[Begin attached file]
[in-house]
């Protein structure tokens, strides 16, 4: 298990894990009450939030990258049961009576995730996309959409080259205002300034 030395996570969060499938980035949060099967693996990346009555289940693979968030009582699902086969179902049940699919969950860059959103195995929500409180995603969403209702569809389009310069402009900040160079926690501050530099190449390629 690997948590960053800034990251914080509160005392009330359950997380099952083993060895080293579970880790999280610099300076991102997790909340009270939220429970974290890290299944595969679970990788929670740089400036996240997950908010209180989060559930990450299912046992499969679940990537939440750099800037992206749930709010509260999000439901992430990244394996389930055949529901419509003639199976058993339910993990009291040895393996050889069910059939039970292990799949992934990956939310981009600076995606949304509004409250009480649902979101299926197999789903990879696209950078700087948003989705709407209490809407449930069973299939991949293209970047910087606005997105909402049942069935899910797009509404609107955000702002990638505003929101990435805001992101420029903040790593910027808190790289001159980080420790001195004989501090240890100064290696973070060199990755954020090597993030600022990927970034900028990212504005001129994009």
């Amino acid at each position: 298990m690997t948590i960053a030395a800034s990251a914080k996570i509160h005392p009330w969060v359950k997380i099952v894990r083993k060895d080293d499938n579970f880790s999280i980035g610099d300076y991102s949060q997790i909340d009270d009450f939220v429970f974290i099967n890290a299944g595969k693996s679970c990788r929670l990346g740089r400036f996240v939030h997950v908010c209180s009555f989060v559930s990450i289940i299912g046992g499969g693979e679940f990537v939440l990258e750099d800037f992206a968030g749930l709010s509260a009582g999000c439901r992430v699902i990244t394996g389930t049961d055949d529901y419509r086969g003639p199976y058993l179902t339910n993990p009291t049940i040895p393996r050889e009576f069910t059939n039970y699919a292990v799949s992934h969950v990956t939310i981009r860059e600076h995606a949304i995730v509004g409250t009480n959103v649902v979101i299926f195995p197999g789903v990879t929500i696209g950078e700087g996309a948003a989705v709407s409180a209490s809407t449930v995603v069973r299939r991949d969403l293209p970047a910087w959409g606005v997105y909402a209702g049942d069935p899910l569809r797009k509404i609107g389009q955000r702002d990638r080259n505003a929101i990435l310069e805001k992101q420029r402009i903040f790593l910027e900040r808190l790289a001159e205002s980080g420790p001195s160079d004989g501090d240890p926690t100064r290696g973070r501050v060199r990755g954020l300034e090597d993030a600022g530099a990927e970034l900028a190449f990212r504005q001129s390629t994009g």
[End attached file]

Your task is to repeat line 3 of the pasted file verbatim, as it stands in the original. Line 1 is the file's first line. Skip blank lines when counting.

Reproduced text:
């Amino acid at each position: 298990m690997t948590i960053a030395a800034s990251a914080k996570i509160h005392p009330w969060v359950k997380i099952v894990r083993k060895d080293d499938n579970f880790s999280i980035g610099d300076y991102s949060q997790i909340d009270d009450f939220v429970f974290i099967n890290a299944g595969k693996s679970c990788r929670l990346g740089r400036f996240v939030h997950v908010c209180s009555f989060v559930s990450i289940i299912g046992g499969g693979e679940f990537v939440l990258e750099d800037f992206a968030g749930l709010s509260a009582g999000c439901r992430v699902i990244t394996g389930t049961d055949d529901y419509r086969g003639p199976y058993l179902t339910n993990p009291t049940i040895p393996r050889e009576f069910t059939n039970y699919a292990v799949s992934h969950v990956t939310i981009r860059e600076h995606a949304i995730v509004g409250t009480n959103v649902v979101i299926f195995p197999g789903v990879t929500i696209g950078e700087g996309a948003a989705v709407s409180a209490s809407t449930v995603v069973r299939r991949d969403l293209p970047a910087w959409g606005v997105y909402a209702g049942d069935p899910l569809r797009k509404i609107g389009q955000r702002d990638r080259n505003a929101i990435l310069e805001k992101q420029r402009i903040f790593l910027e900040r808190l790289a001159e205002s980080g420790p001195s160079d004989g501090d240890p926690t100064r290696g973070r501050v060199r990755g954020l300034e090597d993030a600022g530099a990927e970034l900028a190449f990212r504005q001129s390629t994009g």